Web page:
The absence of EU legislation on the VAT treatment of vouchers causes problems for businesses and tax authorities. New rules proposed by the European Commission (EC) seek to create a genuine single market for vouchers.
Vouchers market and its regulation
The value of the European vouchers market is estimated to be more than €52 billion a year. Prepaid telecommunications vouchers account for almost 70%, followed by gift vouchers and discount vouchers. Consultants emphasise that in recent years the use and functionality of vouchers have been increasing rapidly.
Existing EU VAT legislation does not contain a definition of “voucher” or any rules dealing with transactions in vouchers. Eight referrals to the Court of Justice have produced some case law, but this is of limited help outside the specific questions and particular circumstances of those cases.
Currently, EU Member States’ (MS) laws are not coordinated at EU level. When a voucher is issued in one MS and used in another, this may result in either double taxation or non-taxation: some MS levy VAT on the voucher upfront, while others tax it only at the time goods or services are supplied. If a voucher is issued in an MS in the former case and redeemed in one in the latter, double taxation occurs (the opposite causes non-taxation). This leads to distortions in the single market, uncertainty for companies and tax authorities, and hampers growth of the voucher market.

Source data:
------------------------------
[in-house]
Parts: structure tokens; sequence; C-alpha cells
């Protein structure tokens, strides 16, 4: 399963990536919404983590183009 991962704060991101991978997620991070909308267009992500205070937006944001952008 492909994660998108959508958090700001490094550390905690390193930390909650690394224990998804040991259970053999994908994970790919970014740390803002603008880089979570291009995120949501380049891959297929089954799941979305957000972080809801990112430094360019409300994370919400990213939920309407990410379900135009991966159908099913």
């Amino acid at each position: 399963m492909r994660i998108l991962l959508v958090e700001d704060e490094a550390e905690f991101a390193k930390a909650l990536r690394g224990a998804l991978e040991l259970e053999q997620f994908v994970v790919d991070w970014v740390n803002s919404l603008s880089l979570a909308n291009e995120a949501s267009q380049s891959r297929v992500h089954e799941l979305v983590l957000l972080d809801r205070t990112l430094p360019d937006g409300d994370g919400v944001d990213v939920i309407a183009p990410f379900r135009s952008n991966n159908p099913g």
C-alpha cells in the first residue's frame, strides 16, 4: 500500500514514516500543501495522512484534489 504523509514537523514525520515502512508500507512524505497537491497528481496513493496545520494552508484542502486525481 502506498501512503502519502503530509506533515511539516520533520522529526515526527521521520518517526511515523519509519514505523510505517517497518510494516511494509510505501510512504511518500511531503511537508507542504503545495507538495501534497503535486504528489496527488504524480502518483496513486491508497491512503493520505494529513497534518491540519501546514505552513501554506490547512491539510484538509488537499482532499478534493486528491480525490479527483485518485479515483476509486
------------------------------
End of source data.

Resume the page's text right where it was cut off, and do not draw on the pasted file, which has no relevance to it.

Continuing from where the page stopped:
In May 2012, the EC proposed a Directive to reform the VAT treatment of vouchers. It follows a 2006 public consultation in which respondents signalled the need to clarify the VAT rules. The EC impact assessment concluded that the necessary legal certainty in taxation of intra-EU commerce can only be achieved through EU legislation. The main elements of the proposal are:
- Harmonising the definition, and the time and point of taxation of vouchers: either when sold (single-purpose vouchers) or on redemption (multi-purpose vouchers),
- Distinguishing vouchers from other payment forms (mobile payment services),
- Introducing common rules for cross-border distribution of vouchers via a chain of intermediaries.
The Commission aims to have the new provisions in force from 1 January 2015.
The Commission’s proposal was generally welcomed by stakeholders, who also signalled some possible improvements. A European Parliament (EP) study from 2012 concluded that the proposed Directive would help to reduce uncertainty on when to tax different vouchers across the EU.
The European Economic and Social Committee called for the tax exemptions on promotional vouchers applied in some MS to be abolished. The Committee also noted that the lack of transitional provisions and the absence of rules in case of non-redemption of single-purpose vouchers (to reverse VAT paid upfront) may lead to problems in the future.
Tax practitioners argue that some issues remain unresolved: the distinction between a multi-purpose voucher and other means of payment needs to be clearer, and there is a risk that many companies will focus mainly on vouchers with VAT paid on redemption, to avoid taxation. They also expect that implementing the new rules will be burdensome for small businesses.
The Economy and Monetary Affairs Committee voted in February 2013 its report on the Commission’s proposal (rapporteur: Ildikó Gáll-Pelcz, EPP, Hungary). The Committee called for a report on the Directive’s overall economic and fiscal impact (in each MS) by 2017.